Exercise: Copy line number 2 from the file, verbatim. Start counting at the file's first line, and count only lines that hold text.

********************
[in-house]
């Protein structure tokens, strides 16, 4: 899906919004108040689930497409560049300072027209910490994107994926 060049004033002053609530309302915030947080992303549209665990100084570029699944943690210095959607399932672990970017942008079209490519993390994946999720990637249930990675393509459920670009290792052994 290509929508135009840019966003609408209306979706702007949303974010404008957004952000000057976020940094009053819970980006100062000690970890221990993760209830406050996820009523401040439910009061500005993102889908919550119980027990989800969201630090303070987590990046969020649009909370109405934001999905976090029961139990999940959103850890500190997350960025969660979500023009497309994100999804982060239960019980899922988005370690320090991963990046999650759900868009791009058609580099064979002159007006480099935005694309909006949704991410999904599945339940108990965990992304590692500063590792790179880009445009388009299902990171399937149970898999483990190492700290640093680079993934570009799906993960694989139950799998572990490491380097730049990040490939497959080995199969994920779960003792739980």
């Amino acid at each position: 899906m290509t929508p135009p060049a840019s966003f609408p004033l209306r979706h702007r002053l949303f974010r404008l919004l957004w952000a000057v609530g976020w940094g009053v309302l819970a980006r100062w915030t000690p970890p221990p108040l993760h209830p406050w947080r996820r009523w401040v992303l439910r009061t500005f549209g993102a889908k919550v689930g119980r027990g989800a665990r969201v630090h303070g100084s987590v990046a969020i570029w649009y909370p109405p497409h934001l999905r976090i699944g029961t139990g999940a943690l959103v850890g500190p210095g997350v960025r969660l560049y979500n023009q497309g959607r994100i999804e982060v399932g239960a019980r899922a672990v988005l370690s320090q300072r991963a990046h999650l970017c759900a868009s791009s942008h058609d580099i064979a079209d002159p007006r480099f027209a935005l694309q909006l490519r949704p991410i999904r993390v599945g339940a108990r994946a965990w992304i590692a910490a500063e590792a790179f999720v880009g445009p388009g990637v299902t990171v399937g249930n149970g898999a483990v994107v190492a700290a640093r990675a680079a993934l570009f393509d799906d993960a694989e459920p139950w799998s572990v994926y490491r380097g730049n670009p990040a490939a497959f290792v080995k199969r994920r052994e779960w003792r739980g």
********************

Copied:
């Protein structure tokens, strides 16, 4: 899906919004108040689930497409560049300072027209910490994107994926 060049004033002053609530309302915030947080992303549209665990100084570029699944943690210095959607399932672990970017942008079209490519993390994946999720990637249930990675393509459920670009290792052994 290509929508135009840019966003609408209306979706702007949303974010404008957004952000000057976020940094009053819970980006100062000690970890221990993760209830406050996820009523401040439910009061500005993102889908919550119980027990989800969201630090303070987590990046969020649009909370109405934001999905976090029961139990999940959103850890500190997350960025969660979500023009497309994100999804982060239960019980899922988005370690320090991963990046999650759900868009791009058609580099064979002159007006480099935005694309909006949704991410999904599945339940108990965990992304590692500063590792790179880009445009388009299902990171399937149970898999483990190492700290640093680079993934570009799906993960694989139950799998572990490491380097730049990040490939497959080995199969994920779960003792739980």